When she was 10, Knapp, who was raised in Brooklyn, begged her parents to give her riding lessons and, within months, she was in her first horse show. Whether it was formal lessons, fox hunting, or equestrian vacations to places like Ireland, Africa and Mexico, riding was always a part of her life. She met her husband, the late federal judge Whitman Knapp, at a riding club at the Delaware Water Gap when she was in her 20s.

"He could ride anything in sight. His form was not the greatest, but he had a wonderful communication with a horse," said Knapp. The judge rode until age 90, even after a fall that cracked his pelvis when he was in his 80s.

Knapp, a former book editor who gives tours at the Metropolitan Museum of Art, still nurses her own riding injuries. "I am a risk-taker," she said, "and sometimes my judgment went the wrong way." While she has slowed down, she has never lost the carefree feeling on a horse that comes with years of experience. "Riders who start in their 30s, they never catch up," she observed. "They always have the worry factor."

She may be correct in Margulies' case. Margulies, who started lessons in her 30s, is keenly aware of her own vulnerability. After each lesson, she uses a heating pad for hours and takes painkillers for her aching legs.

"What am I going to do?" said Margulies, a commercial artist, art teacher and art therapist. "It's so much fun for the moment, it's worth it. It's communing with a beautiful animal."

NOT AN INEXPENSIVE PASTIME

Margulies has struggled financially to keep up riding and couldn't always afford to have her own horse. Now, she owns Ma Hoss and boards him at Willow Springs. Lessons can run $80 an hour or more; boarding a horse is roughly $1,000 a month; and riding clothes and equipment can run into the hundreds, if not thousands, of dollars.

But older riders stress the importance of investing in quality instruction at a stable where the horses are quiet and well trained. They credit their own teachers with keeping them safe and building their confidence.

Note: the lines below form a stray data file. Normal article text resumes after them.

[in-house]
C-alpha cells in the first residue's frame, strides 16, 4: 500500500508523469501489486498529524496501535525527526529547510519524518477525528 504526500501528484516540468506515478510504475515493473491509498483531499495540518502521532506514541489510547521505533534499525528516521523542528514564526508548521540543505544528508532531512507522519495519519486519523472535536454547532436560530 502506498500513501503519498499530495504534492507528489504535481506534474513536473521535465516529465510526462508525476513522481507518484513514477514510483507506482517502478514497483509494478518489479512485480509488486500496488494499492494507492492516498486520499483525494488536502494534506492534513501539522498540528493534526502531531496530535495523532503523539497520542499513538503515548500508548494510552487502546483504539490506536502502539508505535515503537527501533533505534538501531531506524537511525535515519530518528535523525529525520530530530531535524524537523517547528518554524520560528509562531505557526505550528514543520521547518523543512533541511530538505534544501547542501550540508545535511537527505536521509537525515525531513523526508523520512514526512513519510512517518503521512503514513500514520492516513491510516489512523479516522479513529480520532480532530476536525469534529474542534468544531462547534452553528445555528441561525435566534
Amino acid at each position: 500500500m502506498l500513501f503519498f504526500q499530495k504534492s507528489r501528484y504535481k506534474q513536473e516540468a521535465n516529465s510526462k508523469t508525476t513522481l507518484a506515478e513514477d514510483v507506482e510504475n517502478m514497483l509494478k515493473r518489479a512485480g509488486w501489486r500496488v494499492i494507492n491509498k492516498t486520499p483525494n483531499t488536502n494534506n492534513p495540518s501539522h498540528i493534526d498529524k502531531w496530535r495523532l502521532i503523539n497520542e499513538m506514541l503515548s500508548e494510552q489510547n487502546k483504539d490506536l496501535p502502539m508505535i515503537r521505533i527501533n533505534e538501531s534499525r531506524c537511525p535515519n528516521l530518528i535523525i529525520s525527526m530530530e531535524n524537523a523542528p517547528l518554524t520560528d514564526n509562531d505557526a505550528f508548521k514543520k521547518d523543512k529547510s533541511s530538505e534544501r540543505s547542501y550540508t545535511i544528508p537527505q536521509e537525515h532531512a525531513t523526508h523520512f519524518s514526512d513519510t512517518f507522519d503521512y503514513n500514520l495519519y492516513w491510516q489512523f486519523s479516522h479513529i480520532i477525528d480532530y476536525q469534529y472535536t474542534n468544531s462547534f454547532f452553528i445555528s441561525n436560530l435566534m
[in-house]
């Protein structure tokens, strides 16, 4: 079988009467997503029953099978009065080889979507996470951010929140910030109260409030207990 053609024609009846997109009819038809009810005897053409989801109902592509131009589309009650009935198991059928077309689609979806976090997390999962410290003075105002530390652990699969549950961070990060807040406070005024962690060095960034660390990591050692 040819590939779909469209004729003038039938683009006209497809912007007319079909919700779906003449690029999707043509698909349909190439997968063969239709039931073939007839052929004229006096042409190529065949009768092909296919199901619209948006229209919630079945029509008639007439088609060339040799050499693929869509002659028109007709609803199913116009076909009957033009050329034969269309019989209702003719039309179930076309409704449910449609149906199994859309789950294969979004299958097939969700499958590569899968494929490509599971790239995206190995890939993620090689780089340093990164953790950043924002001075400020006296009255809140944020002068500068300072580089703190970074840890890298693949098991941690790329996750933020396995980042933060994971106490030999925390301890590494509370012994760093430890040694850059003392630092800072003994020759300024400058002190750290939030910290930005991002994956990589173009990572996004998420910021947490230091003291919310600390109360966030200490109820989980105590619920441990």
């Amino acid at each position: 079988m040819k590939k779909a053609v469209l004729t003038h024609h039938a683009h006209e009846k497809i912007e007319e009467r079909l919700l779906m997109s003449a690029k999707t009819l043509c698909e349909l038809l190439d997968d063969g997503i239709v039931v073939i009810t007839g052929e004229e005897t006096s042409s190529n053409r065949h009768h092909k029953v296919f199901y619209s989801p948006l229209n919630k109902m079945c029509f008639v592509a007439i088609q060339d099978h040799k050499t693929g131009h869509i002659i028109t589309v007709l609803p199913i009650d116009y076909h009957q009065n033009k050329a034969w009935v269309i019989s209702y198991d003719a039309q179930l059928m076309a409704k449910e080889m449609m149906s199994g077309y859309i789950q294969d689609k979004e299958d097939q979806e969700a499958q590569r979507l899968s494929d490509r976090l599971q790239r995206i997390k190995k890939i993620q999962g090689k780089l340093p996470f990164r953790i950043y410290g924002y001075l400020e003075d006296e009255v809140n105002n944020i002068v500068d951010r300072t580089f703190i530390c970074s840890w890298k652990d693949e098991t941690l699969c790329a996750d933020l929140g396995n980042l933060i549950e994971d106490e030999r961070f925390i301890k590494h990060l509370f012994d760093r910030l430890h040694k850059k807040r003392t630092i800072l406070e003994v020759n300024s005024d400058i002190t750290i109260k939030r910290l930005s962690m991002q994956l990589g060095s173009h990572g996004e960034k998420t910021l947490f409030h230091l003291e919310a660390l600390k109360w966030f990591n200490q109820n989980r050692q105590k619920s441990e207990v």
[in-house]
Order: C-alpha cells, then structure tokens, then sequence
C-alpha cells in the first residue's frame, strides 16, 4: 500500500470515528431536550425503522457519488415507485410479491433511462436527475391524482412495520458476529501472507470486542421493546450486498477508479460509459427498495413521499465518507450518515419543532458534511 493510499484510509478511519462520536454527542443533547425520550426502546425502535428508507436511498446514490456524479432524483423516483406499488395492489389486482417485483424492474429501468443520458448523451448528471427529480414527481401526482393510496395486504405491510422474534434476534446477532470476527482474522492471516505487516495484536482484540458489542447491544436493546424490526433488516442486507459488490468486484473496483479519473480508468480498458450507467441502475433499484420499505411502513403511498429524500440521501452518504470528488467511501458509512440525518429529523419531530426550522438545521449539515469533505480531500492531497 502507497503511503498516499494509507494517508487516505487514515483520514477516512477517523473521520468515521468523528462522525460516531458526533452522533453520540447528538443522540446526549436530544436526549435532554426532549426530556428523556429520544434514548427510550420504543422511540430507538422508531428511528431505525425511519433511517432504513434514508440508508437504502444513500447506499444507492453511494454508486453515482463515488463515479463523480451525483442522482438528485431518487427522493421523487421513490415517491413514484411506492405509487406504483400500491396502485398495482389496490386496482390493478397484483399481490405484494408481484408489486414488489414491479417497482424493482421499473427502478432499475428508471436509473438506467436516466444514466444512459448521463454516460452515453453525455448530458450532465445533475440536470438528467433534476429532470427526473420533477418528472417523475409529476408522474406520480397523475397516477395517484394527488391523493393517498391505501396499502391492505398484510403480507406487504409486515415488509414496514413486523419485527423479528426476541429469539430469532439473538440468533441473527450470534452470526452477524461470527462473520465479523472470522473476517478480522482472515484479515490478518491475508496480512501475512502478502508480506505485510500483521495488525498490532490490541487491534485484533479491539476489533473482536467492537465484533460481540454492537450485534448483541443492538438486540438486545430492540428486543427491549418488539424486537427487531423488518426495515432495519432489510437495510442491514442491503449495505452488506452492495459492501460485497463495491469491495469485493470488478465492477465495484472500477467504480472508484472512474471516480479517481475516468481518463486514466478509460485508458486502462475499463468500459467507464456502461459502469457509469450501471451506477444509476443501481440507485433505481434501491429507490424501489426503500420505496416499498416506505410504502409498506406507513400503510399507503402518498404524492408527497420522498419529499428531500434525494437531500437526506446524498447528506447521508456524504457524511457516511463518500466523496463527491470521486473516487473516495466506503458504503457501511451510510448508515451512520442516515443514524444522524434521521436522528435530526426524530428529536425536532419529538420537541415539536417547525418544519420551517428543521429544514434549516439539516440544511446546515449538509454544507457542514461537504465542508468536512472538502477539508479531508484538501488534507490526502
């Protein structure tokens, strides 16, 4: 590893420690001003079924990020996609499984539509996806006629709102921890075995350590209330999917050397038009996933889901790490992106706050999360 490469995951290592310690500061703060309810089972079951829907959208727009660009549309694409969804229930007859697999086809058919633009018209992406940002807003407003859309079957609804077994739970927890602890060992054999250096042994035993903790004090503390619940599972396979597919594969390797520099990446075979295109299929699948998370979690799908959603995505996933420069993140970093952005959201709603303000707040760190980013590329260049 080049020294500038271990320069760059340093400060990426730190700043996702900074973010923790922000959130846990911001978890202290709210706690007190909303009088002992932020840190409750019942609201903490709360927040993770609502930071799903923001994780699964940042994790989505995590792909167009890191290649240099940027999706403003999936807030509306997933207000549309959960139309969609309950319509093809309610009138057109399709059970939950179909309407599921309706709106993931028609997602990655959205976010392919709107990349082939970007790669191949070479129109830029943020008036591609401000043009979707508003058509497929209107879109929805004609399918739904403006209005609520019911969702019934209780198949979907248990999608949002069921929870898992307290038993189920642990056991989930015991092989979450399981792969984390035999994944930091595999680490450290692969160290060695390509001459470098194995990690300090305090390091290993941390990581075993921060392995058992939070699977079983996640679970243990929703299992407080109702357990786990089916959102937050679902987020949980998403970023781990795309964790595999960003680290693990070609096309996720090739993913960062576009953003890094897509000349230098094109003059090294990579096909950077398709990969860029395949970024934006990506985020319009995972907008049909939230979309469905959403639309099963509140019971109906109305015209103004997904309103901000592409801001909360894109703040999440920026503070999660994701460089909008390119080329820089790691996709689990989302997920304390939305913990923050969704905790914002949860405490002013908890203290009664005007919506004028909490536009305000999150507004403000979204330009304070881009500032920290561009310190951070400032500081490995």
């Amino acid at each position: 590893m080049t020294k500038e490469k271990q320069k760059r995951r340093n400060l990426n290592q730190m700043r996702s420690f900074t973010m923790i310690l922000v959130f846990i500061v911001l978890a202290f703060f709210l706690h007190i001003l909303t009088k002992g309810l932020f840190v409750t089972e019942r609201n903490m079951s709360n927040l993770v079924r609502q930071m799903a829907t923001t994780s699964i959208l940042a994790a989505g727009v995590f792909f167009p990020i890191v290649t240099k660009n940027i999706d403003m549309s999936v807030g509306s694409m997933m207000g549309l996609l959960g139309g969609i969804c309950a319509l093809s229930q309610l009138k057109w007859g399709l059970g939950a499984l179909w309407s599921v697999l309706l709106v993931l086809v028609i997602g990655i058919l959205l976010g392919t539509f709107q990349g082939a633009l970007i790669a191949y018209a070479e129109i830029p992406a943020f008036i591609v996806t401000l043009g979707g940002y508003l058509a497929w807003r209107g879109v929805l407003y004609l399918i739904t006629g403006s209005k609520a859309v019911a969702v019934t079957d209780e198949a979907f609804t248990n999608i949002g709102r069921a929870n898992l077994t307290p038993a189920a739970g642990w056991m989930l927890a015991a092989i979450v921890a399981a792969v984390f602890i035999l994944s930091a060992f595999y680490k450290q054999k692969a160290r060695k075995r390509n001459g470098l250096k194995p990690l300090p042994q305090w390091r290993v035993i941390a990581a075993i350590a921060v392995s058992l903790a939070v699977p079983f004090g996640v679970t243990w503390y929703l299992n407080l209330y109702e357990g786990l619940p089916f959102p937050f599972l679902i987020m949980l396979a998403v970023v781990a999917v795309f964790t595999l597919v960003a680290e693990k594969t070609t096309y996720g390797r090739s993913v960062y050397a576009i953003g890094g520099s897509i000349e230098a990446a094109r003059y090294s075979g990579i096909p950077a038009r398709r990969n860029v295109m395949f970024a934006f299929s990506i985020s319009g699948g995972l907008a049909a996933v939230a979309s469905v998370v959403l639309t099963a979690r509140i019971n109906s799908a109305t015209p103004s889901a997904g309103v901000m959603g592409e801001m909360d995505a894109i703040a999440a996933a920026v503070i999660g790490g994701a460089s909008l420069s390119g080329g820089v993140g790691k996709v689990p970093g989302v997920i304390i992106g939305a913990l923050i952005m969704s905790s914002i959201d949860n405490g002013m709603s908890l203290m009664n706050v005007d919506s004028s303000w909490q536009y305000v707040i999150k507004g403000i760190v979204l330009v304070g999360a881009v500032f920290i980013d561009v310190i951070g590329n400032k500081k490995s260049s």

"You need a horse you can trust, and an instructor who cares about you," said Margulies. "You don't want a teacher who sits on a fence and says, 'Trot around 10 times, and I will see you later.' "

Knapp's teacher, Lesley Woodworth of Northport, who is in her 60s, said maintaining her students' security is critical, especially when they are older. "When I am dealing with Ann, safety and the suitability of the horse are my major concerns," Woodworth said. "The size and shape of the horse, the personality, these are all important ingredients in what I plan for Ann week to week."

Woodworth still rides, trains and competes in horse shows, regularly schooling high-spirited mounts over large jumps. But she, too, has become more aware of her own safety.

"There are certain situations where, when you were 30, you didn't mind the idea that you might hit the ground," she said. "But that changes."

Claudie Teng, 71, who came to this country from her native France to work for the United Nations in 1976, started riding in her early 60s. When she and Peter were married in 1977, he urged her to take up the sport. But "to me, it was completely foreign," she said.

When Peter had to go to China for two years for his work, it fell to Claudie to take care of Chambord, their chestnut quarter horse. "It was not a great, great pleasure. I was really overwhelmed by the strength of these animals. Everything was new, especially the care of the horse, and always there was fear."

Over the years, with the help of teachers like de Leon, she has learned to love her time with Chambord, who is now Claudie's day-to-day responsibility. Peter Teng jokes that he rides only when "permitted by the boss."

Claudie said:, "When I watch the young riders at 10 or 12, they seem so much at ease on a horse. That part probably doesn't exist when you start when you are older." But she has her own reasons for continuing to ride. "You know at a certain age, you don't really control your life," she said. "Events control your life and you adapt. But on a horse, I am in control."